The Opposing Thumb

An opinionated digit leafs through the biological literature
Media Roundup

Monday Morning Smörgåsbord

“Why do we fall, Bruce?” Stephen Curry at The Guardian reminds us that “negative results matter. Their value lies in mapping out blind alleys, warning other investigators not to waste their time or at least to tread carefully. The only trouble is, it can be hard to get them published.” Includes a case study from his own lab.

Projects that would never get funded today: “Barnett Rosenberg wasn’t trying to cure cancer. He wasn’t working on cancer. He wasn’t working on any disease-related problem. He wasn’t even working with human cells.” You can probably see where Gregory Petsko is going with this at Genome Biology.

As The Onion might put it, ‘Area man does local history’: “In my spare time, I enjoy reading about the history of science, and since arriving at Cold Spring Harbor Laboratory last August, I have been particularly interested in the role of CSHL in the history of genetics and molecular biology“. Quantitative biology at Cold Spring Harbor (Long Island) by Adam Siepel.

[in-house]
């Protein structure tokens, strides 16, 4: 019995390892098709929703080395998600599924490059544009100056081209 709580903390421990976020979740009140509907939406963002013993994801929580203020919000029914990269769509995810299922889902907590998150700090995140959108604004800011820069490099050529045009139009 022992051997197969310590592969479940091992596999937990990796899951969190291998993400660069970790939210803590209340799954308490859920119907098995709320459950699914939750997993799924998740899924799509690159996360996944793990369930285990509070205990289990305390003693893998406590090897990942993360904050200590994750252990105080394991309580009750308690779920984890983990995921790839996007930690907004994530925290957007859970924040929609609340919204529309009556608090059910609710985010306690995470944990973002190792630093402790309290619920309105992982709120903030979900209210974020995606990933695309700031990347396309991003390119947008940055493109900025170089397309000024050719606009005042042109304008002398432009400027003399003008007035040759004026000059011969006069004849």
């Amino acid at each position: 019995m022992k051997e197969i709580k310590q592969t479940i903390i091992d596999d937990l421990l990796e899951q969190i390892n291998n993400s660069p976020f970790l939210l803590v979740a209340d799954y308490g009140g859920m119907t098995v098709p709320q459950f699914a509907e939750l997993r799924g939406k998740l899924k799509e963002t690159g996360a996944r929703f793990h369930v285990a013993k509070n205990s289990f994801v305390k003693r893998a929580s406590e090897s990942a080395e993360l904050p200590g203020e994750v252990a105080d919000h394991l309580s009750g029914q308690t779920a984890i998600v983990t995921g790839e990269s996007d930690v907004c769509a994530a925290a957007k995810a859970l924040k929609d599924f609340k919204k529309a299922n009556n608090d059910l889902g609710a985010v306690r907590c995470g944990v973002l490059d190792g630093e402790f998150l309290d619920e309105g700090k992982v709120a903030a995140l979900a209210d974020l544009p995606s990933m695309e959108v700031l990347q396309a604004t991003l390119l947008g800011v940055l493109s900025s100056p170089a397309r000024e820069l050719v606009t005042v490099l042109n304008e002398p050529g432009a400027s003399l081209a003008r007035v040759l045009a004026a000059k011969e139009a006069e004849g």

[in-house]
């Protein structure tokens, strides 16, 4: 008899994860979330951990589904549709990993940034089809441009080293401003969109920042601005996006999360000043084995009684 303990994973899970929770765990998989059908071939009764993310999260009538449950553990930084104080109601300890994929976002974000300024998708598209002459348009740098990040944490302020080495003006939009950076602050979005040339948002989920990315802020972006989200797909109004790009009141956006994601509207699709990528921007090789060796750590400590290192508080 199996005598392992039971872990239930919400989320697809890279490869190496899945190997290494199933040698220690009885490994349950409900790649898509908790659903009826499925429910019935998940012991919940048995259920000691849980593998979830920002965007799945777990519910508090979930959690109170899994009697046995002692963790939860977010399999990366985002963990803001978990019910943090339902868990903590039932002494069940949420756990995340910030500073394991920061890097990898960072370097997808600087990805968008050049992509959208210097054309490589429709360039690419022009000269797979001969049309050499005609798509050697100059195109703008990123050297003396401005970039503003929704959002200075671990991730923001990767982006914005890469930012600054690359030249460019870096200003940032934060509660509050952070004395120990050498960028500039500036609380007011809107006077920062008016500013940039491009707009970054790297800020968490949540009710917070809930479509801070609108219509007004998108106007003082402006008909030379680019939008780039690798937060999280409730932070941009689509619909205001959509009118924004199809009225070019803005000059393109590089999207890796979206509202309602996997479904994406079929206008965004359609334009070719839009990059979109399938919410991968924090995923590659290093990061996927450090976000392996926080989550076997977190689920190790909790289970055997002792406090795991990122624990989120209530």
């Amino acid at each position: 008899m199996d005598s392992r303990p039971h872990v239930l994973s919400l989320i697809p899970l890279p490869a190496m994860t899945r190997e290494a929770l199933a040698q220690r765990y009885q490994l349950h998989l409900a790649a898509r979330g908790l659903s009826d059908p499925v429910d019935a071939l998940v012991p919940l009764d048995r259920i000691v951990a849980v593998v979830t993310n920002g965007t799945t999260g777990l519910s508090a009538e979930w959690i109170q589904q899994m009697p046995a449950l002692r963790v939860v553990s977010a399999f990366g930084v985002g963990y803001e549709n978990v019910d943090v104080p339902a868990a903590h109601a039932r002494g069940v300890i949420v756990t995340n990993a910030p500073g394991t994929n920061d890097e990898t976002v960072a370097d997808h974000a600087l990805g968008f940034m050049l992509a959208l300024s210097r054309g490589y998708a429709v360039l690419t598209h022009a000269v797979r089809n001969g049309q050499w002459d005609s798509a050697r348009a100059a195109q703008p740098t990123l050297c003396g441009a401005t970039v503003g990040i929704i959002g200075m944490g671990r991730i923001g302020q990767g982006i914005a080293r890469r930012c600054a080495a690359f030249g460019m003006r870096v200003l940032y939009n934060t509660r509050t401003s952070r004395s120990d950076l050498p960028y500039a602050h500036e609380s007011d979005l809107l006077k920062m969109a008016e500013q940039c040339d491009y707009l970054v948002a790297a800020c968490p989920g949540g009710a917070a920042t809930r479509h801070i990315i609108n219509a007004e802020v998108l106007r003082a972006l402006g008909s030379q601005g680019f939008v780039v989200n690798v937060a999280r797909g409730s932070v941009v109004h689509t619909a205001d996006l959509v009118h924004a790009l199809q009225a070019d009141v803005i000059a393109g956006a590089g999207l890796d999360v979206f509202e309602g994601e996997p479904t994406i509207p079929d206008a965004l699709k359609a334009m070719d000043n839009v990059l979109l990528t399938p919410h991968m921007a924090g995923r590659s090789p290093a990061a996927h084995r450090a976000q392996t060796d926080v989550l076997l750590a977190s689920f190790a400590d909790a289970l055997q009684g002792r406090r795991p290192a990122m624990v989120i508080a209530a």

H. Allen Orr at the NY Review of Books. “Wilson, who has written several books on evolution, does something unexpected in his new book. He announces that the problem of altruism has been definitively solved and that the levels-of-selection debate has been finally resolved. In fact it’s so resolved, he tells us, that it remains of interest only to historians of science. Does Altruism Exist? aims to present this “postresolution” view of how natural selection acts to the general reader.”

A fantastic gallery of 19th century microbiology at Berlin’s Naturkunde Museum that I found via The Finch & Pea.

He views the goal of neoliberalism, by contrast, as cultivating education that prepares the student to be a reflexive supporter of the status quo, take orders uncritically, and accept consumerism as a major desire and goal in public and private life”Gordon Fellman at the LA Review of Books on neoliberalism’s assault on higher education.

Insects have been celebrated in Japanese culture for centuries. ‘The Lady Who Loved Insects’ is a classic story of a caterpillar-collecting lady of the 12th century court; the Tamamushi, or ‘Jewel Beetle’ Shrine, is a seventh century miniature temple, once shingled with 9,000 iridescent beetle forewings. Andrea Appleton on insectophilia at Aeon.

I need to work on getting more comics in these links. Here’s a start. Real science: not as much fighting Nazis in a volcano as you might expect, says Benoit Leblanc at People in White Coats.

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